• In the optical communication system 202, as shown by the arrow in FIGS. 10A and 10B, the laser beam emitted from the light emitting device 20 is transmitted through the X-core 2E and is led into the mirror surface 11A. Then, the laser beam is changed the direction thereof in an angle of 90 degrees and is led into the Y-core 4E wherein the laser beam is transmitted toward the mirror surface 13A. At the mirror surface 13A, the laser beam is changed the direction thereof in an angle of 90 degrees and led into the X-core 2A. Then, the laser beam is transmitted through the X-core 2A and led into the bottom of the Z-direction optical path 26. At the mirror surface 26A of the Z-direction optical path 26, the laser beam is changed the direction thereof upwardly and led into the light-receiving device 22.
  • As described in the above, even when the light-emitting device 20 and the light-receiving device 22 are not disposed on the same X-core 2 and the same Y-core 4, by forming mirror surface(s) in the three-dimensional optical waveguide 100, an optical path can be formed between the light-emitting device 20 and the light-receiving device 22.
  • 4. A Fourth Embodiment
  • A further different example of an optical communication system, wherein the three-dimensional optical waveguide 100 of the first embodiment is employed, is described in the following.
  • As shown in FIGS. 11A to 11C, an optical communication system 204 of a fourth embodiment is the optical communication system 202 of the third embodiment wherein a second optical path has been formed. In FIGS. 11A to 11C, the same reference numbers as those of FIGS. 9A, 9B, 10A, and 10B show the same elements shown in FIGS. 9A, 9B, 10A, or 10B
  • As shown in FIGS. 11A to 11C, in the optical communication system 204, in addition to the inserting holes 14 and 16, inserting holes 15 and 17 are formed at the intersection of the X-core 2C and the Y-core 4C and at the intersection of the X-core 2C and the Y-core 4F, respectively. The inserting holes 15 and 17 are formed to reach the X-cores 2 in the fourth layer from the top, which is one layer deeper than the third layer that the inserting holes 14 and 16 reach.
  • Then, as shown in FIG. 11B, in the inserting holes 14 and 16, the light-emitting device 20 and the light-receiving device 22 are disposed through the Z-direction optical paths 24 and 26, respectively. On the other hand, in the inserting holes 15 and 17, the light-emitting device 21 and the light-receiving device 23 are disposed through the Z-direction optical paths 25 and 27, respectively. Each of the Z-direction optical paths 24, 25, 26, and 27 is processed so that a bottom surface thereof slants at an angle of 45 degrees from the perpendicular direction. Then, a metal such as Al, Ag, or Au is deposited over the bottom surface thereof to form a mirror surface. The light-emitting device 20 and the light-receiving device 22 are set in the inserting holes 14 and 16 so that the mirror surfaces thereof face each other. The light-emitting device 21 and the light-receiving device 23 are set in the inserting holes 15 and 17 so that the mirror surfaces thereof face each other.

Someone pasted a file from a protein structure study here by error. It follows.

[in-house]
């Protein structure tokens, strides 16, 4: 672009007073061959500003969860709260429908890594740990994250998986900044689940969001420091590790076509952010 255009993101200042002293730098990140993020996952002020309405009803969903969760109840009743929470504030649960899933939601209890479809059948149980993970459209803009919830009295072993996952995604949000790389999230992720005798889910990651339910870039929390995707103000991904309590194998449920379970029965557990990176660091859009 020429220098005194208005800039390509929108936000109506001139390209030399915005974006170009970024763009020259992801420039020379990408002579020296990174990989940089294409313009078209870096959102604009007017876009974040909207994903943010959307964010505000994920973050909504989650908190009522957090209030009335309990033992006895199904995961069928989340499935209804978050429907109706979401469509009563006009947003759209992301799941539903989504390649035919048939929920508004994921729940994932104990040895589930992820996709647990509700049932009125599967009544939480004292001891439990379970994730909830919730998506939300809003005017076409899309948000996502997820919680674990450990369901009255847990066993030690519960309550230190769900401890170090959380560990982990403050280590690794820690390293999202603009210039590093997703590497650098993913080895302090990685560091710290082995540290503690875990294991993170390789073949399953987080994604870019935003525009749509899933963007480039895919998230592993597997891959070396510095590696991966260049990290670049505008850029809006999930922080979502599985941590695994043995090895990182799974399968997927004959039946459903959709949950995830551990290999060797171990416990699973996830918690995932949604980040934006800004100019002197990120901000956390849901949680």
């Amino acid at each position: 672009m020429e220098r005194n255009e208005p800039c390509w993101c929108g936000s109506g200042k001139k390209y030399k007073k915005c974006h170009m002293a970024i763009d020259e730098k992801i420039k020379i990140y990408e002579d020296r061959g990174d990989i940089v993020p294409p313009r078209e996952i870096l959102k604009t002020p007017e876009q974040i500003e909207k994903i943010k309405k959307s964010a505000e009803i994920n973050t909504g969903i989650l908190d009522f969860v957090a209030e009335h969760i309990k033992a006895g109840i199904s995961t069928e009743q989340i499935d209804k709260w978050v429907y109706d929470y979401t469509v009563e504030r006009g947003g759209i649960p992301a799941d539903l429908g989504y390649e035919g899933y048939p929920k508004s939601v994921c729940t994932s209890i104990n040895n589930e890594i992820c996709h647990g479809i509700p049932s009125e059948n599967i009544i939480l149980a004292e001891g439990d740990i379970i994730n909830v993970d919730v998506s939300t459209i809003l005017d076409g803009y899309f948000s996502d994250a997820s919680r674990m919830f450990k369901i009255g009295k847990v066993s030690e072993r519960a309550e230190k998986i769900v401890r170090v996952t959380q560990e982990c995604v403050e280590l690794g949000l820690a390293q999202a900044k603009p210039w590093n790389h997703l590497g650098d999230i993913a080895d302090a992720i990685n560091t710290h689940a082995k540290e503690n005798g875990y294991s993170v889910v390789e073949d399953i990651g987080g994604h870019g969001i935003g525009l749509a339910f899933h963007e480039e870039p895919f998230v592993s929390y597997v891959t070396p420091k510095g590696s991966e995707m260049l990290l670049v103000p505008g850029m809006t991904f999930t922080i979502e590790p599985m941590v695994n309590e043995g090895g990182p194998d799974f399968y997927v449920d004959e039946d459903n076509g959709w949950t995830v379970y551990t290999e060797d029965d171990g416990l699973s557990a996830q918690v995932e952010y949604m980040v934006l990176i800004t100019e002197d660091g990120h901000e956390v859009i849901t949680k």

• In the optical communication system 204, between the light-emitting device 20 and the light-receiving device 22, an optical path that is the same as described in the description of the optical communication system of the third embodiment is formed. On the other hand, as shown in FIG. 11C, between the light-emitting device 21 and the light-receiving device 23, an optical path through the Z-direction optical path 27, the X-core 2C in the fourth layer from the top, and the Z-direction optical path 27 is formed.
  • Thus, by using the three-dimensional optical waveguide 100, plural optical paths can be easily formed.
  • 5. A Fifth Embodiment
  • A further different example of an optical communication system, wherein the three-dimensional optical waveguide 100 of the first embodiment is employed, is described in the following.
  • As shown in FIG. 12A, in an optical communication system of a fifth embodiment, at the intersection of a first X-core 2 and a first Y-core 4 of the three-dimensional optical waveguide 100, at the intersection of the first X-core 2 and a second Y-core 4, and at the intersection of the first X-core 2 and a third Y-core 4, inserting holes 32, 33, and 34 are formed in the Z-direction, respectively. The inserting holes 32 and 33 are formed to a depth so as to reach an X-core 2 in the third layer from the top. The inserting hole 34 is formed to a depth so as to reach an X-core 2 in the first layer from the top.